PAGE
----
Cover: The Economic Development of South Africa in Its Political Context.

The Economic Development of South Africa in Its Political Context.

Published 1967

by Victor J. Croizat

Purchase Print Copy

 Format Price
Add to Cart Paperback50 pages $23.00

A survey of South Africa's economic development in the context of the internal and external political factors that have influenced its development and will affect its future. Despite South Africa's rapid economic development during the past 50 years, the economy now faces serious problems of which the greatest is labor. For the economy to remain dynamic, the economic potential of South Africa's large black population must be realized, and their earning power increased. Although there are significant numbers of the white population who do not believe that apartheid is the solution to the racial issue, efforts to force upon South Africa courses of action reflecting prevailing world attitudes against apartheid may unfortunately have the adverse effect of weakening moderate forces and promoting support for the Nationalist Party from all elements of the white population. 50 pp. Bibliog.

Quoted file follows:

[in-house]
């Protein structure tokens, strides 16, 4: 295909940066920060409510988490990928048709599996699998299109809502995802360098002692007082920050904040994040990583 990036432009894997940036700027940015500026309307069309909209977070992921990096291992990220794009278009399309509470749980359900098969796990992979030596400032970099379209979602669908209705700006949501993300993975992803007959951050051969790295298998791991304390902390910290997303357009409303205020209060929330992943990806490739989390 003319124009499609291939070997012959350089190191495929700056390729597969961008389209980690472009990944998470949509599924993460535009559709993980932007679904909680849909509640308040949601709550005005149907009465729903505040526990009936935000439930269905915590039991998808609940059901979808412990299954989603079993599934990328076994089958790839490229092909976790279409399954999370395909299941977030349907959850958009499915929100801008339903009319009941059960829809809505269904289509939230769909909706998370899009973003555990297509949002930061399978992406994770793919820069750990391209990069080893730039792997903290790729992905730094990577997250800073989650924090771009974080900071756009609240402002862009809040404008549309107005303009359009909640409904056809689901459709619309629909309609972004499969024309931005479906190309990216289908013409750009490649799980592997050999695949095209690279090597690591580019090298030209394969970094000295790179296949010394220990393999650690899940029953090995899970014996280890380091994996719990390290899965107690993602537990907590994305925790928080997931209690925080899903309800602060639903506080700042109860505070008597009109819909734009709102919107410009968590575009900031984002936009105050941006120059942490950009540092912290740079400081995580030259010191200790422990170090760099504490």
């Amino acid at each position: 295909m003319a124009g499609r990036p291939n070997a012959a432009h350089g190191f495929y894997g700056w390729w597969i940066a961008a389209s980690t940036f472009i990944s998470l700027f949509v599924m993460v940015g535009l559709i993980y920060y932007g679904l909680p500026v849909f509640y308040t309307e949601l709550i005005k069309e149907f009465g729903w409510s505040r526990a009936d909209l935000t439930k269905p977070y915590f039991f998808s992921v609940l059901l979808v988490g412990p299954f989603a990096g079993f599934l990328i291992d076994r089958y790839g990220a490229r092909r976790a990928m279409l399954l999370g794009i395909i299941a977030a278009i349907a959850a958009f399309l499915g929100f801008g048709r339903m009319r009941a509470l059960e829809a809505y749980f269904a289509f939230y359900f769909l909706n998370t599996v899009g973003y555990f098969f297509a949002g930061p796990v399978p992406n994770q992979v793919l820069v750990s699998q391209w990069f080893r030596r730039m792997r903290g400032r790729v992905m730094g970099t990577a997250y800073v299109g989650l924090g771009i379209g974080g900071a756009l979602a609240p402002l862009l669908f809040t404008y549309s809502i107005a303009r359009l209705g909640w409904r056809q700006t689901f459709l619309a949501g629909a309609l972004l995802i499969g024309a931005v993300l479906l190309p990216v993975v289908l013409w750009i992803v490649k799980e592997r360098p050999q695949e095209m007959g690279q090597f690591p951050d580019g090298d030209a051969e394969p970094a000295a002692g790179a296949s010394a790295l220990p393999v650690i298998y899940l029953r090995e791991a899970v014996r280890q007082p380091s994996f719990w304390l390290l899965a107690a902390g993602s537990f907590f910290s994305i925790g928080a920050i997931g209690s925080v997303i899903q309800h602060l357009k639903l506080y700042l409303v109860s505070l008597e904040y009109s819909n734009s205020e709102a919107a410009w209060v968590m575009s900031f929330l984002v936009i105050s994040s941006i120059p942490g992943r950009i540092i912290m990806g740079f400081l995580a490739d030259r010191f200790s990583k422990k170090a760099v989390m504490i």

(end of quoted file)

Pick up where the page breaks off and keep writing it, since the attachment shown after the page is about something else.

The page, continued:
This report is part of the RAND paper series. The paper was a product of RAND from 1948 to 2003 that captured speeches, memorials, and derivative research, usually prepared on authors' own time and meant to be the scholarly or scientific contribution of individual authors to their professional fields. Papers were less formal than reports and did not require rigorous peer review.

This document and trademark(s) contained herein are protected by law. This representation of RAND intellectual property is provided for noncommercial use only. Unauthorized posting of this publication online is prohibited; linking directly to this product page is encouraged. Permission is required from RAND to reproduce, or reuse in another form, any of its research documents for commercial purposes. For information on reprint and reuse permissions, please visit

RAND is a nonprofit institution that helps improve policy and decisionmaking through research and analysis. RAND's publications do not necessarily reflect the opinions of its research clients and sponsors.